National Trails Day...
Spend the day exploring local trails, or visit an event near you, to enjoy some of the health benefits hiking offers.
Spending time outdoors has many benefits - improving physical health, mental clarity, creativity, and connecting people with nature. Walking a trail while enjoying brisk air, dancing green leaves, brightly colored flowers, and listening to birds singing is something people of all ages can enjoy. Thanks to the National Park Service, local parks, and recreation departments, and other contributors there are thousands of miles of trails across the country.
The Appalachian Trail, for example, is 2,190 miles long and spans from Maine to Georgia. And, a little closer to home, Dalton State College hosts 3 miles of trails in their Roadrunner Trail System, which is open to the community. Some trails are exclusively for walking, while others allow bicycles like the Raising Woods Mountain Bike Park with seven courses to choose from. Besides being outdoor experiences, trail systems have something in common – they need volunteers to help maintain them in great condition.
And that’s where National Trails Day comes in. The first Saturday of June thousands of volunteers lend a hand to improve and maintain trails, and scores of visitors connect with trails as they go on their own personal adventures. National Trails Day is hosted by the American Hiking Society (www.americanhiking.org), an organization that promotes and protects foot trails, their surrounding natural areas, and the hiking experience. They state, “By coordinating a wide array of trail activities on a single day, National Trails Day attracts new trail users and helps connect existing trail enthusiasts with local clubs and organizations with the hopes of creating trail advocates and stewards.”
National Trails Day activities vary by location. Some may offer guided hikes, children’s activities, or trail maintenance and stewardship opportunities for only the most experienced hikers. Participants can expect to pay a park admission fee or parking fee depending on the location, but may or may not have to pay for the additional activities. To find an event near you visit americanhiking.org, click on National Trails Day, then choose Find An Event. Events featured for our area include one at Fort Mountain in Chatsworth which is hosting a kid-friendly event Saturday from 10 am to 5 pm. The Emery Creek trail, also in Chatsworth, will be undergoing maintenance which requires that volunteers pre-register.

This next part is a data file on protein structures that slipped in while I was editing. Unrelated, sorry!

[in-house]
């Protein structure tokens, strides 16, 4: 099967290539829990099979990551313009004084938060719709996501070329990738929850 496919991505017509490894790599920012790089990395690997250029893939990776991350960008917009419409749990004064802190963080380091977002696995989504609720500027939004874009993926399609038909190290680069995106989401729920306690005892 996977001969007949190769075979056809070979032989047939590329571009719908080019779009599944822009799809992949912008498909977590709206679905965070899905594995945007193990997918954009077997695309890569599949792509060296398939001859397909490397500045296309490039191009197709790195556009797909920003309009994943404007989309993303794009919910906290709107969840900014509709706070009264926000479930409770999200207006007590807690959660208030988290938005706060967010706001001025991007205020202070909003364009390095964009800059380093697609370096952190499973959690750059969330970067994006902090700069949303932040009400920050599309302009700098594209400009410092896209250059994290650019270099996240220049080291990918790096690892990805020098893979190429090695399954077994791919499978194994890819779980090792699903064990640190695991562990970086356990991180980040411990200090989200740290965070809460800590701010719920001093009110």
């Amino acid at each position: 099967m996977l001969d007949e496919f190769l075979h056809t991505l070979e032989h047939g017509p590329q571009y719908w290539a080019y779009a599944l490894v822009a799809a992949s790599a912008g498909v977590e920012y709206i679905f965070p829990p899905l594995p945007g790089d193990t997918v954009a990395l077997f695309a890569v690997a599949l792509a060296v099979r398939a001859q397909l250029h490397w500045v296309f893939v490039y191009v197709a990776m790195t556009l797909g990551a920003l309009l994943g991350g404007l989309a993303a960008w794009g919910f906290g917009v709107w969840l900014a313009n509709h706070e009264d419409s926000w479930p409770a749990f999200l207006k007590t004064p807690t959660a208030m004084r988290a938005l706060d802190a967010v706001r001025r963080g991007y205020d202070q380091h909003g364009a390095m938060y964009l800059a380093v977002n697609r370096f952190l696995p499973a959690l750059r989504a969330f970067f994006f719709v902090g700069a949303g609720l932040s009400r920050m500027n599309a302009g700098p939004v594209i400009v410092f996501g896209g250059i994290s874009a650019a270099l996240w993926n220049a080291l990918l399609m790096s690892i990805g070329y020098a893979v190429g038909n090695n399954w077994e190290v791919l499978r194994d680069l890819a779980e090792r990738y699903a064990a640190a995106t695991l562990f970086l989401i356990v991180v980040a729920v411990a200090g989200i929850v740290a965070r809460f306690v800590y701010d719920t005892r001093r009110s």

If you don’t participate at an official event site you can still celebrate National Trails Day by simply enjoying a walk or hike on a local trail. There are plenty of options in our area including the Pinhoti, Disney, Mt. Rachel, and Dug Gap trails. When you visit plan ahead and prepare. Consider the type of terrain, weather conditions, and difficulty of the trail and dress accordingly. Footwear is especially important. For short walks, a lightweight tennis shoe may work, but for longer hikes trail or hiking shoes are recommended.
While you’re there practice the Leave No Trace ethic to reduce the impact you have on the environment. For example, when on a trail with multiple people, walk in single file along narrow footpaths and avoid taking shortcuts. Staying on the marked trails helps limit the amount of damage to the path and the surrounding environment. Be respectful to other visitors and wildlife too by keeping noises and talking low at a nonintrusive level.
Taking water and snacks with you is also a great idea, especially for longer visits. Wrappers, bottles, and biodegradable waste like banana peels, however, should not be left on the trail. Always carry out what you take into an outdoor area whether it’s a park, trail, or campground. Plan ahead by taking a plastic shopping bag folded so it fits in a back pocket, or carry a reusable bag just for waste. While on the trail pick up waste left behind by others to help maintain the area clean, healthy and safe for local wildlife and other visitors.
National Trails Day reminds us that trails and national parks are good for the environment, and for economic growth. According to the Land and Water Conservation Fund, outdoor recreation is responsible for 6.5 million jobs and contributes $730 billion to the national economy (based on a 2006 study). That means that 1 in 20 employed Americans works in some form with the outdoor recreation industry. The American Hiking Society adds, “It is estimated that 50 to 70 million Americans use trails every year. While some of these trails might be local, millions of Americans are driving long distances to get to a trailhead. All of these trips require expenditures on gas, food, lodging, and sometimes souvenirs that also boost the local economy.”
(The 2017 numbers for the outdoor recreation economy are 7.1 million jobs and $887 in consumer spending. Here is a link to their new report https://outdoorindustry.org/advocacy/. )